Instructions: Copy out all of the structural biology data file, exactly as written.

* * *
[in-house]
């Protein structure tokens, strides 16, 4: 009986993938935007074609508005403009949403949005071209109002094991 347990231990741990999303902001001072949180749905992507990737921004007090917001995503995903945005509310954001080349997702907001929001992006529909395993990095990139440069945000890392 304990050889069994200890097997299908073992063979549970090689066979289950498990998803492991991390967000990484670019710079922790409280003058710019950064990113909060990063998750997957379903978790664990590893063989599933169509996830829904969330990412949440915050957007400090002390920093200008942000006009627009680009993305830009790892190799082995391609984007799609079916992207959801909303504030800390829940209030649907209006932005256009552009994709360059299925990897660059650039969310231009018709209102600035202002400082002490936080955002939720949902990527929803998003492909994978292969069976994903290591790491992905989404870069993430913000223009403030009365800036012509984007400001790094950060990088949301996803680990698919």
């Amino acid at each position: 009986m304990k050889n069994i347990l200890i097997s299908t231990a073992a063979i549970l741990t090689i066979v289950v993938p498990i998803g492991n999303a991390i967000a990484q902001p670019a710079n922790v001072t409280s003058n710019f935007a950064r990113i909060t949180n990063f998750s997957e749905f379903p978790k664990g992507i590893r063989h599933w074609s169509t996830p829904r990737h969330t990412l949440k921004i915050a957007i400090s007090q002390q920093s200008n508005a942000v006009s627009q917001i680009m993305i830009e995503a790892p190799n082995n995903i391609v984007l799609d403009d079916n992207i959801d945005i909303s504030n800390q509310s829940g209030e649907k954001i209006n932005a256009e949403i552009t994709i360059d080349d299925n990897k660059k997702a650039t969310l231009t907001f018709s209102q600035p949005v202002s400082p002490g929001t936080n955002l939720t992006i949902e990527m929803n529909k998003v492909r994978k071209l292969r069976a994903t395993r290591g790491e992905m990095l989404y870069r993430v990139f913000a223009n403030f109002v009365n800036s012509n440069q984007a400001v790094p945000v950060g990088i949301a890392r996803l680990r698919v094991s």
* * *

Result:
[in-house]
């Protein structure tokens, strides 16, 4: 009986993938935007074609508005403009949403949005071209109002094991 347990231990741990999303902001001072949180749905992507990737921004007090917001995503995903945005509310954001080349997702907001929001992006529909395993990095990139440069945000890392 304990050889069994200890097997299908073992063979549970090689066979289950498990998803492991991390967000990484670019710079922790409280003058710019950064990113909060990063998750997957379903978790664990590893063989599933169509996830829904969330990412949440915050957007400090002390920093200008942000006009627009680009993305830009790892190799082995391609984007799609079916992207959801909303504030800390829940209030649907209006932005256009552009994709360059299925990897660059650039969310231009018709209102600035202002400082002490936080955002939720949902990527929803998003492909994978292969069976994903290591790491992905989404870069993430913000223009403030009365800036012509984007400001790094950060990088949301996803680990698919």
């Amino acid at each position: 009986m304990k050889n069994i347990l200890i097997s299908t231990a073992a063979i549970l741990t090689i066979v289950v993938p498990i998803g492991n999303a991390i967000a990484q902001p670019a710079n922790v001072t409280s003058n710019f935007a950064r990113i909060t949180n990063f998750s997957e749905f379903p978790k664990g992507i590893r063989h599933w074609s169509t996830p829904r990737h969330t990412l949440k921004i915050a957007i400090s007090q002390q920093s200008n508005a942000v006009s627009q917001i680009m993305i830009e995503a790892p190799n082995n995903i391609v984007l799609d403009d079916n992207i959801d945005i909303s504030n800390q509310s829940g209030e649907k954001i209006n932005a256009e949403i552009t994709i360059d080349d299925n990897k660059k997702a650039t969310l231009t907001f018709s209102q600035p949005v202002s400082p002490g929001t936080n955002l939720t992006i949902e990527m929803n529909k998003v492909r994978k071209l292969r069976a994903t395993r290591g790491e992905m990095l989404y870069r993430v990139f913000a223009n403030f109002v009365n800036s012509n440069q984007a400001v790094p945000v950060g990088i949301a890392r996803l680990r698919v094991s």